coronavirus unemployment tech skills

André Gonçalves - Editor & Head Of English Market

After studying and working in HR, André studied sustainability management at Lisbon's School Of Economics & Management. He is responsible for the English speaking market of Youmatter since 2018.

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Quarantines taking place all over the world to stop the spread of the new coronavirus is having are having disastrous consequences on the global economy and on unemployment. Aside from those providing essential products and services, a huge number of sectors will suffer from the global decreases in production and consumption.

However, not everyone suffers the same. Those who have accumulated lots of wealth (the 1%) will likely have a better time in large, nature-surrounded homes. The medium-class is hit hard and gets hurt but most will likely make it through the storm. Unfortunately, the large majority of people in the lower class with lower salaries and little savings will be the ones suffering the most.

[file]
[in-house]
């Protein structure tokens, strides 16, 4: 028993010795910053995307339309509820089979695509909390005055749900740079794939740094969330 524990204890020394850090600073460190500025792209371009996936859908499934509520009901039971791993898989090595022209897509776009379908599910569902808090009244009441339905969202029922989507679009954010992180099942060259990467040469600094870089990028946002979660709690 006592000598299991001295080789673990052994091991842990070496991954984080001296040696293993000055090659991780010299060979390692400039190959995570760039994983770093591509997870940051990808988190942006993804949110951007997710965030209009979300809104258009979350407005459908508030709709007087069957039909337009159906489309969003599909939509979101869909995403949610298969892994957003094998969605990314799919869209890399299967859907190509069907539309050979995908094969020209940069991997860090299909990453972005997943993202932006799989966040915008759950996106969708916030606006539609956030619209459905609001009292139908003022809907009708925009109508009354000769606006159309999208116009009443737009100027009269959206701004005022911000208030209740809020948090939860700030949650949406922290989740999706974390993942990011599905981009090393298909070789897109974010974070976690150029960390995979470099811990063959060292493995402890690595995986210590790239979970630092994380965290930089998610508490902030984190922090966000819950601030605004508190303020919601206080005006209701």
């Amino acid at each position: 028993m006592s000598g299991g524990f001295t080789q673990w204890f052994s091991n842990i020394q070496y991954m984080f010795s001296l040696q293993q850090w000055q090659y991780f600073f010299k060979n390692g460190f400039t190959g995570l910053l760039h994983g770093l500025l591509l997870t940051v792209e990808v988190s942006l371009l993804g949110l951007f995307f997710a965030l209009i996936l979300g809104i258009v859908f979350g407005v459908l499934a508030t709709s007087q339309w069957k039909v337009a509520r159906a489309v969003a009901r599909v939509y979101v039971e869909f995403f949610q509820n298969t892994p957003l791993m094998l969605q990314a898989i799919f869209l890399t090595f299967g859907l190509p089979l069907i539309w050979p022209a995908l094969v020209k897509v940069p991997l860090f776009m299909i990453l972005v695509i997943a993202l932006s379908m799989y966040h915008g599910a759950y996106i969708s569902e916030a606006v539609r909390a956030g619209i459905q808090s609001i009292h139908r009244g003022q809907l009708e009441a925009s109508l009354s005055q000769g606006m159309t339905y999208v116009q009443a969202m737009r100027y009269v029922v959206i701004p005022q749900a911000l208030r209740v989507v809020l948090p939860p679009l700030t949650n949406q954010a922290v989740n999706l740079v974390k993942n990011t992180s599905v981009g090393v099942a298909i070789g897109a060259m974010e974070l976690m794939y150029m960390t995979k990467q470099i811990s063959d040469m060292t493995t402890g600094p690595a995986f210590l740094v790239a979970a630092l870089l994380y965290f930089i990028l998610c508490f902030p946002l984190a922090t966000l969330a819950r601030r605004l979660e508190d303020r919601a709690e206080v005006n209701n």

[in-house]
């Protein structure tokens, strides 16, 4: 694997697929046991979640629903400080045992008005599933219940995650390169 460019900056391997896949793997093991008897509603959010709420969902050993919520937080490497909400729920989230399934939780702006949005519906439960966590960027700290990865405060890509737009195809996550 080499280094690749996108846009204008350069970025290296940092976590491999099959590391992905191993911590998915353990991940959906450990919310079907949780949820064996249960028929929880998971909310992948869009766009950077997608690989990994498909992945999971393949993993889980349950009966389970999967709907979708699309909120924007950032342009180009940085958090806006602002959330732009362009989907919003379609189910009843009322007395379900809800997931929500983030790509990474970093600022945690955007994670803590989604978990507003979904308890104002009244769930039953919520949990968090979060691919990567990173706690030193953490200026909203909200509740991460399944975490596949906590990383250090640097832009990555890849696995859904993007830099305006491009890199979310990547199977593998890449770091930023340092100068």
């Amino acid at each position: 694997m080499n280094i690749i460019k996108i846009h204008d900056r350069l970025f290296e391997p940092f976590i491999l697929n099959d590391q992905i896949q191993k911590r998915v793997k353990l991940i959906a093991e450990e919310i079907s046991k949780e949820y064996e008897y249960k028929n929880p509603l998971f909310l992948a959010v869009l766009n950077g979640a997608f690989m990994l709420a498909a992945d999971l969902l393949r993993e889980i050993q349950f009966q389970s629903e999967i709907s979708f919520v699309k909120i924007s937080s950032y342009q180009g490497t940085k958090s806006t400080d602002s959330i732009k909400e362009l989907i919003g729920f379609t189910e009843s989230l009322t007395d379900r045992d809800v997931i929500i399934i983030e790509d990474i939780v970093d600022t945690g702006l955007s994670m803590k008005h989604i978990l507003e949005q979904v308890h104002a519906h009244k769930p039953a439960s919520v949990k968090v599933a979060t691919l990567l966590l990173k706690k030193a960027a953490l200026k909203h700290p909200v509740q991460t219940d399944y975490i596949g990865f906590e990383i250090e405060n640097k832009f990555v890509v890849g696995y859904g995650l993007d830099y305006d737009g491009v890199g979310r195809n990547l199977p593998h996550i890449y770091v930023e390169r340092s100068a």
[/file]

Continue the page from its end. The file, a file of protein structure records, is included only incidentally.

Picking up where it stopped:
It becomes then crucial to understand what jobs are most commonly performed by these people to help them transition to new ones where they can have higher wages and job security once the storm has passed. Not only because many of the businesses they work on won’t survive the economic crisis but also because there’s a shortage of tech skills they can benefit from.

Coronavirus Is Bringing an Economic Recession and Some Sectors Will Face Greater Threats

Recent projections from the World Trade Organization foretell an economic downturn and job losses worse to the ones caused by the global financial crisis in 2008. Moreover, the OECD declared global GDP growth could fall this year to 1.5% – to nearly half compared to the 2.9% rate predicted before the coronavirus outbreak. There’s also a BBC piece that clearly highlights how different economic sectors across different countries are facing a recession.

People all over the world are increasingly doing online shopping, using videoconferencing and other tech tools platforms to stay connected and they are having more time available to surf social media. This means tech and telecom companies are in a privileged position to provide consumers with digital-related solutions that are having a huge demand.